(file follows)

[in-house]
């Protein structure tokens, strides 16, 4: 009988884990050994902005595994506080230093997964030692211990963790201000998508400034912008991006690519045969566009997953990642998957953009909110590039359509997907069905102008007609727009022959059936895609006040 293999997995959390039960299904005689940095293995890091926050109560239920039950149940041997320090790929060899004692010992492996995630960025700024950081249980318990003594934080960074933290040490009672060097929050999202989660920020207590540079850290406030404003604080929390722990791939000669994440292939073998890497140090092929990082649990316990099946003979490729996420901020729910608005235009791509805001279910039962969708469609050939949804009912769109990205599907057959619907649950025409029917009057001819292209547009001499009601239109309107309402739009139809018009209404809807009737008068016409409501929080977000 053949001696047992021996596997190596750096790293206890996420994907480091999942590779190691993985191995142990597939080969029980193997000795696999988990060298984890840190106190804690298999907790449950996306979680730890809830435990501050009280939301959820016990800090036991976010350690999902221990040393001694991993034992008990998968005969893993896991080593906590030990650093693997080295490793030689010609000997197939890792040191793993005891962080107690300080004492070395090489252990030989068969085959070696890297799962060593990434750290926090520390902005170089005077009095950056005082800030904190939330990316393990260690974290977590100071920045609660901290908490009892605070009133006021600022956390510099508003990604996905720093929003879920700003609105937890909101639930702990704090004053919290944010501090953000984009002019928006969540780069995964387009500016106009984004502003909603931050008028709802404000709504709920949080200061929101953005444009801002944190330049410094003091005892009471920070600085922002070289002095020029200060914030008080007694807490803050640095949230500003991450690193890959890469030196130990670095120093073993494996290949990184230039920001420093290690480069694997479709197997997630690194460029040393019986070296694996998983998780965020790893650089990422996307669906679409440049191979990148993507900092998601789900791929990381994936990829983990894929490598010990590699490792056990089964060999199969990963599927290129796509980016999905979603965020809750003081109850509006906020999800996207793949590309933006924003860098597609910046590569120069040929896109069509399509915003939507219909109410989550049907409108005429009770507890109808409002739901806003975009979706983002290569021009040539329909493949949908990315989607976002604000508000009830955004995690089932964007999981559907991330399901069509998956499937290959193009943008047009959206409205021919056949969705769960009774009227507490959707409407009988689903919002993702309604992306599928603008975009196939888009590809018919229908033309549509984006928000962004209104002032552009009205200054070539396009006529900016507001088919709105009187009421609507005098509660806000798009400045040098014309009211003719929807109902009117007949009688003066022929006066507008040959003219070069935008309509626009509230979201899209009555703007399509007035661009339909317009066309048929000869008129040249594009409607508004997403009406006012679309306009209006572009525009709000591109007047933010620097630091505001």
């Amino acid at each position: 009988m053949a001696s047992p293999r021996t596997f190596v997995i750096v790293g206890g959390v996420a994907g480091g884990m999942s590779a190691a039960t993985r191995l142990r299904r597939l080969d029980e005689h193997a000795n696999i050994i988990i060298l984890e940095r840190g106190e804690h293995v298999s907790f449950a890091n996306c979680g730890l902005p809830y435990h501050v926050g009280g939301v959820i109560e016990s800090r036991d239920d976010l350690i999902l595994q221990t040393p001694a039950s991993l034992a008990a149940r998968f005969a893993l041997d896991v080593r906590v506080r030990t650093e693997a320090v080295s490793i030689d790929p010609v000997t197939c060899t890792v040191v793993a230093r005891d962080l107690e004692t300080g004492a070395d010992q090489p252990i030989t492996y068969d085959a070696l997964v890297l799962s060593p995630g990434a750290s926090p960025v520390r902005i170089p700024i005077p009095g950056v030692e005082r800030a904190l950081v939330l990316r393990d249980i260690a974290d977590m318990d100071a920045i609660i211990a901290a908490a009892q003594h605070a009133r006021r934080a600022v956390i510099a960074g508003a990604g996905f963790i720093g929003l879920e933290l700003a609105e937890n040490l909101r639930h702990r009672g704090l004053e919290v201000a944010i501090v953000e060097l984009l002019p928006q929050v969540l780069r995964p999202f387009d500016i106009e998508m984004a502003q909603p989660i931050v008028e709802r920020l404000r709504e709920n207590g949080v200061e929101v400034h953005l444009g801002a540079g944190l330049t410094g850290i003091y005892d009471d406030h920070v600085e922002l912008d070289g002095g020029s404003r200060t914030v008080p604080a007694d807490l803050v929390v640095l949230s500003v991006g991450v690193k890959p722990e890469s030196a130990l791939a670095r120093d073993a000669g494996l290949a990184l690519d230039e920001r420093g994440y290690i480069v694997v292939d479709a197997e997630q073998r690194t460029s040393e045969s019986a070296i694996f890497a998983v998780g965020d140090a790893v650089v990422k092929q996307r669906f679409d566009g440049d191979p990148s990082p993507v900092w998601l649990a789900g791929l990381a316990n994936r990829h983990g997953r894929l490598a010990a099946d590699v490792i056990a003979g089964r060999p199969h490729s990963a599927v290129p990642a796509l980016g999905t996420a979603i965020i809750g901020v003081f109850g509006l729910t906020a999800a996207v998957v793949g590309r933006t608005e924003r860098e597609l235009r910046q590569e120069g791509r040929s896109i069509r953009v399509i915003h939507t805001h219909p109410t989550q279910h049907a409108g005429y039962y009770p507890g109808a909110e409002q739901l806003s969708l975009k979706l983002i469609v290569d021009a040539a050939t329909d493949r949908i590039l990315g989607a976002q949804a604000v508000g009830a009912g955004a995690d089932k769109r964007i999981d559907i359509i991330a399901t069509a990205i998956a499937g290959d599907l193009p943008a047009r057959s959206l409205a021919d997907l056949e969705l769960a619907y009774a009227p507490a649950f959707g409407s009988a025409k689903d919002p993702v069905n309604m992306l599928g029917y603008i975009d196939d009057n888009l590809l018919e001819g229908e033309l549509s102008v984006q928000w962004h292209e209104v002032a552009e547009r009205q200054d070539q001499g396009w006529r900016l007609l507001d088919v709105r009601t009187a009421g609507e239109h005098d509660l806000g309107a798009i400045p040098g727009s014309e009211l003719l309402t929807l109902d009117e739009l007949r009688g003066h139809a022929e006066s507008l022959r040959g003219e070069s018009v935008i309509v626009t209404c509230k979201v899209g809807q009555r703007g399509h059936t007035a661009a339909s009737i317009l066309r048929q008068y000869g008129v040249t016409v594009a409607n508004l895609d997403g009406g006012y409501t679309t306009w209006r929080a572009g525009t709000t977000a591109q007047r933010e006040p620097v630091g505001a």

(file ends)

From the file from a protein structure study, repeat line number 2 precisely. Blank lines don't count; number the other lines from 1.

């Protein structure tokens, strides 16, 4: 009988884990050994902005595994506080230093997964030692211990963790201000998508400034912008991006690519045969566009997953990642998957953009909110590039359509997907069905102008007609727009022959059936895609006040 293999997995959390039960299904005689940095293995890091926050109560239920039950149940041997320090790929060899004692010992492996995630960025700024950081249980318990003594934080960074933290040490009672060097929050999202989660920020207590540079850290406030404003604080929390722990791939000669994440292939073998890497140090092929990082649990316990099946003979490729996420901020729910608005235009791509805001279910039962969708469609050939949804009912769109990205599907057959619907649950025409029917009057001819292209547009001499009601239109309107309402739009139809018009209404809807009737008068016409409501929080977000 053949001696047992021996596997190596750096790293206890996420994907480091999942590779190691993985191995142990597939080969029980193997000795696999988990060298984890840190106190804690298999907790449950996306979680730890809830435990501050009280939301959820016990800090036991976010350690999902221990040393001694991993034992008990998968005969893993896991080593906590030990650093693997080295490793030689010609000997197939890792040191793993005891962080107690300080004492070395090489252990030989068969085959070696890297799962060593990434750290926090520390902005170089005077009095950056005082800030904190939330990316393990260690974290977590100071920045609660901290908490009892605070009133006021600022956390510099508003990604996905720093929003879920700003609105937890909101639930702990704090004053919290944010501090953000984009002019928006969540780069995964387009500016106009984004502003909603931050008028709802404000709504709920949080200061929101953005444009801002944190330049410094003091005892009471920070600085922002070289002095020029200060914030008080007694807490803050640095949230500003991450690193890959890469030196130990670095120093073993494996290949990184230039920001420093290690480069694997479709197997997630690194460029040393019986070296694996998983998780965020790893650089990422996307669906679409440049191979990148993507900092998601789900791929990381994936990829983990894929490598010990590699490792056990089964060999199969990963599927290129796509980016999905979603965020809750003081109850509006906020999800996207793949590309933006924003860098597609910046590569120069040929896109069509399509915003939507219909109410989550049907409108005429009770507890109808409002739901806003975009979706983002290569021009040539329909493949949908990315989607976002604000508000009830955004995690089932964007999981559907991330399901069509998956499937290959193009943008047009959206409205021919056949969705769960009774009227507490959707409407009988689903919002993702309604992306599928603008975009196939888009590809018919229908033309549509984006928000962004209104002032552009009205200054070539396009006529900016507001088919709105009187009421609507005098509660806000798009400045040098014309009211003719929807109902009117007949009688003066022929006066507008040959003219070069935008309509626009509230979201899209009555703007399509007035661009339909317009066309048929000869008129040249594009409607508004997403009406006012679309306009209006572009525009709000591109007047933010620097630091505001």